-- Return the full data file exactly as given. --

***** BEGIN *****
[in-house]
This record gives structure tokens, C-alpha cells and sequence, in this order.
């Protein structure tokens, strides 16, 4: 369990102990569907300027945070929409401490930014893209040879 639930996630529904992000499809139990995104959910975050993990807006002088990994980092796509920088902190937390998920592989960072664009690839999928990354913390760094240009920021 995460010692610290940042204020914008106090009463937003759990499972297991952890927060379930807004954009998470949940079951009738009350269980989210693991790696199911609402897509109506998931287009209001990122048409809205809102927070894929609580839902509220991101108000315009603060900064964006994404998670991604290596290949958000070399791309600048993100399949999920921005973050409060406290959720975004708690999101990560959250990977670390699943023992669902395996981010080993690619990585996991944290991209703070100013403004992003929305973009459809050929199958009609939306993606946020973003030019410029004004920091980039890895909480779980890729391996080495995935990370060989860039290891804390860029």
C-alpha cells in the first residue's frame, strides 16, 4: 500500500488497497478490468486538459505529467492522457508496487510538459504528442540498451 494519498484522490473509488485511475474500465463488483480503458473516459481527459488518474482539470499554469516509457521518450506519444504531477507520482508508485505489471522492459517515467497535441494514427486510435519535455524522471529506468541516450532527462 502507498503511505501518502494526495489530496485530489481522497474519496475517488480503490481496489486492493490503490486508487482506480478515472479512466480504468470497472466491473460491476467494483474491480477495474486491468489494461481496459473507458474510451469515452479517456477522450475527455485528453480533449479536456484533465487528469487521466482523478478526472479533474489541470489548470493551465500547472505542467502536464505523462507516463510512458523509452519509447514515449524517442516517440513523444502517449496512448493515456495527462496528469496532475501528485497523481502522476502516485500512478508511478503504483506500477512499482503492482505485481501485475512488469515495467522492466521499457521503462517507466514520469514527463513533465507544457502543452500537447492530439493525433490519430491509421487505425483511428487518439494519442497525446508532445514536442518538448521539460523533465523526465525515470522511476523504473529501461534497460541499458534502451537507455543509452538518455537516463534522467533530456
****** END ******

[in-house]
This record gives structure tokens, C-alpha cells and sequence, in this order.
């Protein structure tokens, strides 16, 4: 369990102990569907300027945070929409401490930014893209040879 639930996630529904992000499809139990995104959910975050993990807006002088990994980092796509920088902190937390998920592989960072664009690839999928990354913390760094240009920021 995460010692610290940042204020914008106090009463937003759990499972297991952890927060379930807004954009998470949940079951009738009350269980989210693991790696199911609402897509109506998931287009209001990122048409809205809102927070894929609580839902509220991101108000315009603060900064964006994404998670991604290596290949958000070399791309600048993100399949999920921005973050409060406290959720975004708690999101990560959250990977670390699943023992669902395996981010080993690619990585996991944290991209703070100013403004992003929305973009459809050929199958009609939306993606946020973003030019410029004004920091980039890895909480779980890729391996080495995935990370060989860039290891804390860029």
C-alpha cells in the first residue's frame, strides 16, 4: 500500500488497497478490468486538459505529467492522457508496487510538459504528442540498451 494519498484522490473509488485511475474500465463488483480503458473516459481527459488518474482539470499554469516509457521518450506519444504531477507520482508508485505489471522492459517515467497535441494514427486510435519535455524522471529506468541516450532527462 502507498503511505501518502494526495489530496485530489481522497474519496475517488480503490481496489486492493490503490486508487482506480478515472479512466480504468470497472466491473460491476467494483474491480477495474486491468489494461481496459473507458474510451469515452479517456477522450475527455485528453480533449479536456484533465487528469487521466482523478478526472479533474489541470489548470493551465500547472505542467502536464505523462507516463510512458523509452519509447514515449524517442516517440513523444502517449496512448493515456495527462496528469496532475501528485497523481502522476502516485500512478508511478503504483506500477512499482503492482505485481501485475512488469515495467522492466521499457521503462517507466514520469514527463513533465507544457502543452500537447492530439493525433490519430491509421487505425483511428487518439494519442497525446508532445514536442518538448521539460523533465523526465525515470522511476523504473529501461534497460541499458534502451537507455543509452538518455537516463534522467533530456